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Tuesday, July 17, 2018

Promoting Bands Part 16 + New website announcement



Hey!

It's already been a while since the last part of Promoting Bands (part 15).

This is partly due to the fact that we've been working on a new website which will be viewable soon.

Besides of course some nice bands that are really worth checking out, this sixteenth part of Promoting Bands is also the official announcement of our new website.

In case you want to read our earlier Promoting Bands parts (again), here they are:

Part 1
Part 2
Part 3
Part 4
Part 5
Part 6
Part 7
Part 8
Part 9
Part 10
Part 11
Part 12
Part 13
Part 14
Part 15

And remember: don't hesitate to send us an email, Facebook or Twitter message if you want to be featured in the next part of Promoting Bands!

\m/

Tim van Velthuysen


New website

As mentioned above this part of Promoting Bands contains, besides the usual content, also the official announcement of DutchMetalManiac's new website.

On July 27th, DutchMetalManiac hits its 4 year mark!

Due to the fact that the new website is ready and this date is near, our new website will be viewable for everyone on July the 27th as a celebration of this 4 year mark!

The new URL www.dutchmetalmaniac.com already works for a while, but now it will still redirect you to our blogspot. This won't happen anymore as of July the 27th, from that moment on you will stay on www.dutchmetalmaniac.com. So, if you normally use our direct blogspot URL (timvv9.blogspot.com) to go to DutchMetalManiac, remember to change this before July the 27th.

We hope to welcome you on the new DutchMetalManiac-website on July the 27th, so be sure to note this on your calendar! \m/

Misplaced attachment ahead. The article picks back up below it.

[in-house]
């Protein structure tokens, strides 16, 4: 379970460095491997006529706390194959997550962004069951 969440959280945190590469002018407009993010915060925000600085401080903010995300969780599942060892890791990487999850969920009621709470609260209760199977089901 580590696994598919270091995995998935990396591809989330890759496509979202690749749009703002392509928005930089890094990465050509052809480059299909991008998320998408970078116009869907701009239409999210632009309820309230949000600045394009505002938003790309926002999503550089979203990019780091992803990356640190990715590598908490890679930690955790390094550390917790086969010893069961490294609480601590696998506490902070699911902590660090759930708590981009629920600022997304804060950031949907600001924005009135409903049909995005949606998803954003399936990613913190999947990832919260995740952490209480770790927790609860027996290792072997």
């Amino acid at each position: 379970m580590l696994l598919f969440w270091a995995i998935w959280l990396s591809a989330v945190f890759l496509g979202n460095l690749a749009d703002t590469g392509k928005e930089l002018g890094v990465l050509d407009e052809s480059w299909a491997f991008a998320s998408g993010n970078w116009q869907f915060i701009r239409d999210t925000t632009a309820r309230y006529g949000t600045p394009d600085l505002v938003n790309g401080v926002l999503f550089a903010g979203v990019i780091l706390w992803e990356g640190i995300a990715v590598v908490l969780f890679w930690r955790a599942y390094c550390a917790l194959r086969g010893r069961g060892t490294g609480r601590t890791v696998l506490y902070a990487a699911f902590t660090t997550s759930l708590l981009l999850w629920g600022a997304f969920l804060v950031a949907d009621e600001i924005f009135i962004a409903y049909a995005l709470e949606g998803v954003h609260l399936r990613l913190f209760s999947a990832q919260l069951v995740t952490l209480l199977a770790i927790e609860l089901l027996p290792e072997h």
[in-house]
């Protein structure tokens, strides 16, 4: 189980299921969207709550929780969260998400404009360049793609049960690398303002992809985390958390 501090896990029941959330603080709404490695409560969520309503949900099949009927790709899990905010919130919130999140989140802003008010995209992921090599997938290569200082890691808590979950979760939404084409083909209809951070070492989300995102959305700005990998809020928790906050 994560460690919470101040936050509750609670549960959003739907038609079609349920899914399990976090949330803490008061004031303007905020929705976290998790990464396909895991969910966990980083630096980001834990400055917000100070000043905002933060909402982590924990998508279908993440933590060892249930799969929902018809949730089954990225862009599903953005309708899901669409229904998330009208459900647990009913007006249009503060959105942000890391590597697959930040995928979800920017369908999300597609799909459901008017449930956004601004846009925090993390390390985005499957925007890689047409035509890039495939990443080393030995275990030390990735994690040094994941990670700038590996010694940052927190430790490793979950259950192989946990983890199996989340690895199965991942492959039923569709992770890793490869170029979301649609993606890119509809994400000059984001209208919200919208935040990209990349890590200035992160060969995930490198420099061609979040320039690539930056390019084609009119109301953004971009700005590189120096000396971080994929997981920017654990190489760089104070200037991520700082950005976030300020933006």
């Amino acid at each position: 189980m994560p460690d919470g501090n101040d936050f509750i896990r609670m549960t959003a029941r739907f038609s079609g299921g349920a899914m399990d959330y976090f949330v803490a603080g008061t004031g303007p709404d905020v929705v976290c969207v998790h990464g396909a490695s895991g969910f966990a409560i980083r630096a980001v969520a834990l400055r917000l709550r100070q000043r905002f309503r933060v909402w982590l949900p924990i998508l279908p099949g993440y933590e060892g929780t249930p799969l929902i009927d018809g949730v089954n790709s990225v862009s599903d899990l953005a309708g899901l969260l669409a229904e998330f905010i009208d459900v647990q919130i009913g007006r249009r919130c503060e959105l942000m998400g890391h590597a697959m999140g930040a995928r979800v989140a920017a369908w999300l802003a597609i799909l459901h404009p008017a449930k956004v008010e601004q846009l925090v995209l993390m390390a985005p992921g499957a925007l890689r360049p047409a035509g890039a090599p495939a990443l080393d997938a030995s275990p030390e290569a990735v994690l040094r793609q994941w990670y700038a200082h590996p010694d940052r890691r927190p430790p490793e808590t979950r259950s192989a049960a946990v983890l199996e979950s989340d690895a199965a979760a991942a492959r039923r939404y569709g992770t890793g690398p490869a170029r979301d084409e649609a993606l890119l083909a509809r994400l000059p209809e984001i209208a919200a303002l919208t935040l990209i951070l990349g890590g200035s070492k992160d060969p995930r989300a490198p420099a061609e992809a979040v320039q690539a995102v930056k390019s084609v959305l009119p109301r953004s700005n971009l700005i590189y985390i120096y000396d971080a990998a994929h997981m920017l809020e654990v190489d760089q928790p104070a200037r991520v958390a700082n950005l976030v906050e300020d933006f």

Of course, we also have five nice bands in Promoting Bands Part 16:

Fister


Fister, consisting of Kenny Snarzyk (bass/vocals), Kirk Gatterer (drums) and Marcus Newstead (guitars/vocals) brings a mix of inert doom and intense sludge. When you want extreme speed, this probably isn't a band for you. When you dig heavy, inert guitars, deep, intense drums and crushing vocals that go through marrow and bone, you can't pass on Fister! Coming from St. Louis, USA this heavyweight band already released 7 splits, 2 EP's and 3 full-lenghts. Until a short while ago, because on April the 27th (EU)/May 18th (USA) these guys released a fourth full-length. This fourth album is called No Spirit Within and is released via Listenable Records. It is heavy as fuck! Almost 49 minutes of heavy doom/sludge booming out of your speakers and leaving you crushed. Many people probably need some rest after listening this album. Can you handle it? You can try below.



Fister Facebook

Mos Generator


The next band also sounds a bit doomy, but in a totally different way than Fister. Mos Generator is more like Black Sabbath's doomy hardrock sound. Some influences from '70/'80/'90 rock and progressive rock are also to be heard. Mos Generator already released 6 full-lengths, a compilation, a live album and some splits. Now, founding member Tony Reed (guitar/vocals/keyboards) and his new rhythm section (since 2015), Sean Booth (bass) and Jon Garrett (drums) are back with Mos Generator's seventh full-length. This seventh album is titled Shadowlands and is out since May via Listenable Records. Recommended for sure, so start listening below. You can also read our review of Mos Generator's Abyssinia here.



Mos Generator Facebook

VELD


The third band of this Promoting Bands hails from Belarus and consists of Kirill "KILLRY" Bobrik (guitars/vocals), Zlatoyar Siversky (bass) and Mike Ponomarev (drums), together they are VELD. Since their formation in 2001, VELD released 3 full-lengths and a DVD. The last of those full-lengths is 2015's DAEMONIC: The Art Of Dantalian. Now, these Belarus' blackened death metallers have added a fourth full-length to this list. This fourth album, titled S.I.N. is released on June 15 (EU, USA: July 6th) via Listenable Records. However, VELD's line-up on S.I.N. is different compared to their earlier mentioned, current line-up. The only stable member is guitarist/vocalist Kirill "KILLRY" Bobrik, but as he is VELD's mastermind and founding member, this is logical. On S.I.N. Tomasz Wawrzak takes care of bass duties, while Romain Goulon handles the drums. The latter one you may know from Benighted and/or Necrophagist. Besides them there is also a guest on S.I.N.: Karl Sanders, known from Nile. This new VELD album is definitely great! You can listen to it below!